Researchers reported the measurement of subepidermal moisture by surface electrical capacitance can be an important tool in the assessment and prevention of pressure injuries.
They compared using the capacitance measurement with visual skin assessment of pressure ulcers at the trunk location in 417 nursing home residents residing in 19 facilities. The participants were at risk for pressure ulcers, with a mean score for Braden Scale for Predicting Pressure Ulcer Risk of 15.6.
Investigators obtained concurrent visual assessments and subepidermal moisture readings at the sacrum as well as the right and left ischium weekly for 16 weeks.
Elevated subepidermal moisture values occurred with concurrent skin damage at the sacrum, and higher subepidermal moisture values were associated with visual damage one week later.
“Subepidermal moisture of 39 tissue dielectric constant units predicted 41% of future skin damage, while visual ratings predicted 27%,” they wrote. “Thus, this method of detecting early skin damage holds promise for clinicians, especially as it is objective and equally valid for all groups of patients.”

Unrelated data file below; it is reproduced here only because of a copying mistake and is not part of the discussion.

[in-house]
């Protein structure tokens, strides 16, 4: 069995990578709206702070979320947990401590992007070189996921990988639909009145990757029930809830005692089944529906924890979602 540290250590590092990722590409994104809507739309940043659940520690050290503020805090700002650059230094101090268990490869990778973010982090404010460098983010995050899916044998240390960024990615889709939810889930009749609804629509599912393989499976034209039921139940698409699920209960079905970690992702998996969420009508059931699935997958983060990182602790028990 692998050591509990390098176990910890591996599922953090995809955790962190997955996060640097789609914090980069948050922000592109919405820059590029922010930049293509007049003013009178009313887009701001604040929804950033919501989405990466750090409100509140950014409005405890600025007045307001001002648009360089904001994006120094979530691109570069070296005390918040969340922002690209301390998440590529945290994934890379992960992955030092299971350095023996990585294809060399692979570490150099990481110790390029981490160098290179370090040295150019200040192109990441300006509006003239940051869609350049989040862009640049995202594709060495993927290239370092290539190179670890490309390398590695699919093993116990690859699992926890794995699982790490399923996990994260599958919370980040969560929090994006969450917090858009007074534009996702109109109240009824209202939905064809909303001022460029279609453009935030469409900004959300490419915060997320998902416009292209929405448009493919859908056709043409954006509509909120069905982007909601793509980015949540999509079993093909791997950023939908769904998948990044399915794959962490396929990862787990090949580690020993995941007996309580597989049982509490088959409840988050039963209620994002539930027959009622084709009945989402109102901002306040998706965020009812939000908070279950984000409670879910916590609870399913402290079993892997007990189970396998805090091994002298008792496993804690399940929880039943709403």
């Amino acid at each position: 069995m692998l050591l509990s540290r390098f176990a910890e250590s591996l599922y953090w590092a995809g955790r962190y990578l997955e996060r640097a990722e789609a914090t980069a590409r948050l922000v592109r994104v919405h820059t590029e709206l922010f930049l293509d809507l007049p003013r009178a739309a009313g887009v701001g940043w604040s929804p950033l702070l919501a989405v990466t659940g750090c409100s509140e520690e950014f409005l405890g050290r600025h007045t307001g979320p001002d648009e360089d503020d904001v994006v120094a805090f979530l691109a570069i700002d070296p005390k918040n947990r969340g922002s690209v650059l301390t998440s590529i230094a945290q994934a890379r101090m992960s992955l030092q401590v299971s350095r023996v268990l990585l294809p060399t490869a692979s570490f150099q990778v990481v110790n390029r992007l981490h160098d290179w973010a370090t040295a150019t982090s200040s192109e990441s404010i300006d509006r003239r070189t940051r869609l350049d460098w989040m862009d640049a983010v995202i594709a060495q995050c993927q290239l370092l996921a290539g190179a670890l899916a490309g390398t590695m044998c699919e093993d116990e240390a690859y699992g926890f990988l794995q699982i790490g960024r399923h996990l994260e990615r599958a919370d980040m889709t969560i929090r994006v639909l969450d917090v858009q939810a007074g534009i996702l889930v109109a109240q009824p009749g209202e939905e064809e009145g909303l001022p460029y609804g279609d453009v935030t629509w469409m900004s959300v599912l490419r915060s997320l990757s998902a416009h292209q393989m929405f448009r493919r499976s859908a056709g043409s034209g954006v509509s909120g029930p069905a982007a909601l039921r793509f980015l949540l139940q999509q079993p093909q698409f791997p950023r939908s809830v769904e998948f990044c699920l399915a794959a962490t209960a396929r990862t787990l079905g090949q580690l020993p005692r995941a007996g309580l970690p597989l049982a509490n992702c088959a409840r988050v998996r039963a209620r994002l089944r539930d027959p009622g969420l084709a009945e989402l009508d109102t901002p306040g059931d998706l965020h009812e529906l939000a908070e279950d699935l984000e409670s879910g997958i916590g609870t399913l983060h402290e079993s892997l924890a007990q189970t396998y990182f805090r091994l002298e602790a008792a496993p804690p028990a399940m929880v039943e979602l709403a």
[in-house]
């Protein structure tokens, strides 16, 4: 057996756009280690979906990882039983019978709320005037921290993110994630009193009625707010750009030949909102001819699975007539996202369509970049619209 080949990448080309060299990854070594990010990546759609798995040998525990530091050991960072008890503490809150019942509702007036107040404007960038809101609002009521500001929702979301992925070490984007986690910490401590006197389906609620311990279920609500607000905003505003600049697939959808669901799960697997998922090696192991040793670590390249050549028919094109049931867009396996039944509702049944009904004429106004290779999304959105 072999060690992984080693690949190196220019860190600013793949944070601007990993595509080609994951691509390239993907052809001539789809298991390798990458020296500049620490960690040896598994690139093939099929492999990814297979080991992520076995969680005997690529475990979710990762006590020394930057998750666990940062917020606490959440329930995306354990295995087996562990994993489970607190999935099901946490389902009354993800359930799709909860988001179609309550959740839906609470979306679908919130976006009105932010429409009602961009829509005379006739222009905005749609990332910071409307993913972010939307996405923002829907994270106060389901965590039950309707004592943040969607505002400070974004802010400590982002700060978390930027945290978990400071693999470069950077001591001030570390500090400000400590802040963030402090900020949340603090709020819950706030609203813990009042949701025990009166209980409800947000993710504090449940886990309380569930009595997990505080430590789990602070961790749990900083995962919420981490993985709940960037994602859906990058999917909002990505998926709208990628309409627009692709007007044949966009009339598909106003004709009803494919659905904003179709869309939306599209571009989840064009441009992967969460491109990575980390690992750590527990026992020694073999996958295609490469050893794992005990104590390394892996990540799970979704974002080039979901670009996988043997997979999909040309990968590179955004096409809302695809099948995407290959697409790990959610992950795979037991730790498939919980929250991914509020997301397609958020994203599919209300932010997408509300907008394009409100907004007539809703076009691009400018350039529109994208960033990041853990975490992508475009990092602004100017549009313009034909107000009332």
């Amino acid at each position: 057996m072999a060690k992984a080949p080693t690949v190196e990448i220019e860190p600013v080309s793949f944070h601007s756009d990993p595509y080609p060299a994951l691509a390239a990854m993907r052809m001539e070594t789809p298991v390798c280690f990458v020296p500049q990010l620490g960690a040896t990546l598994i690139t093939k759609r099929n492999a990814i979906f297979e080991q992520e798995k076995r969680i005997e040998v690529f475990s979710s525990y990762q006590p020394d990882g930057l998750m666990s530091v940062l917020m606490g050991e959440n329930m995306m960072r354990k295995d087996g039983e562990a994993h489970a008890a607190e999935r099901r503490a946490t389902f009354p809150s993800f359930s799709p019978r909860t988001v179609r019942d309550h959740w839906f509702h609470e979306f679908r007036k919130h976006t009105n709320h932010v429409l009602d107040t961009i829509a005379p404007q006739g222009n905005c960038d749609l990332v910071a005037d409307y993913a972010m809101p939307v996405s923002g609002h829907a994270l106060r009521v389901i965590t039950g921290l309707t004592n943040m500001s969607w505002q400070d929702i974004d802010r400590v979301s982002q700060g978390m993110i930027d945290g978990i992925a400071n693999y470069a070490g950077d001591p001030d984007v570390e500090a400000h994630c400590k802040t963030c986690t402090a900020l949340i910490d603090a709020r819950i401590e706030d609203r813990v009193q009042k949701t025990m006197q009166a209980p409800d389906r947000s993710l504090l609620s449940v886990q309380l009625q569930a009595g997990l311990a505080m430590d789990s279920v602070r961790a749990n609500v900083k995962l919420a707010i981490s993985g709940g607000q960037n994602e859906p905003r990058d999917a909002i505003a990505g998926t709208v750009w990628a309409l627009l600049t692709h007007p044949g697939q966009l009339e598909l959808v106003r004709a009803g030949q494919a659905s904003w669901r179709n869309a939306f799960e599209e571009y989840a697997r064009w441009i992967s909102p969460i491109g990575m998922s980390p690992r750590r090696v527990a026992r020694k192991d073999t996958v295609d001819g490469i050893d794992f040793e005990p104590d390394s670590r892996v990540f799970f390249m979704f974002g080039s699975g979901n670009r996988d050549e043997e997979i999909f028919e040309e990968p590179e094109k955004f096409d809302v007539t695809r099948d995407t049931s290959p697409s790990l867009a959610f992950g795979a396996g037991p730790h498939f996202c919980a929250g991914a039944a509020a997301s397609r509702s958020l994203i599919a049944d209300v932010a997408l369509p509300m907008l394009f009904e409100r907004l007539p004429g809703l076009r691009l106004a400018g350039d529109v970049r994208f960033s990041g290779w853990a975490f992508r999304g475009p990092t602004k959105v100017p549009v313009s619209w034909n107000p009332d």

Meanwhile, the same researchers reported on subepidermal moisture and visual skin assessment of heel pressure injury among the same study group over 16 weeks.
In those measurements, subepidermal moisture was associated with concurrent damage and damage one week later. Subepidermal moisture detected deep tissue injury and differentiated among those that resolved, remained, and deteriorated over 16 weeks.
These researchers concluded that subepidermal moisture may be an objective method for detecting heel pressure injury.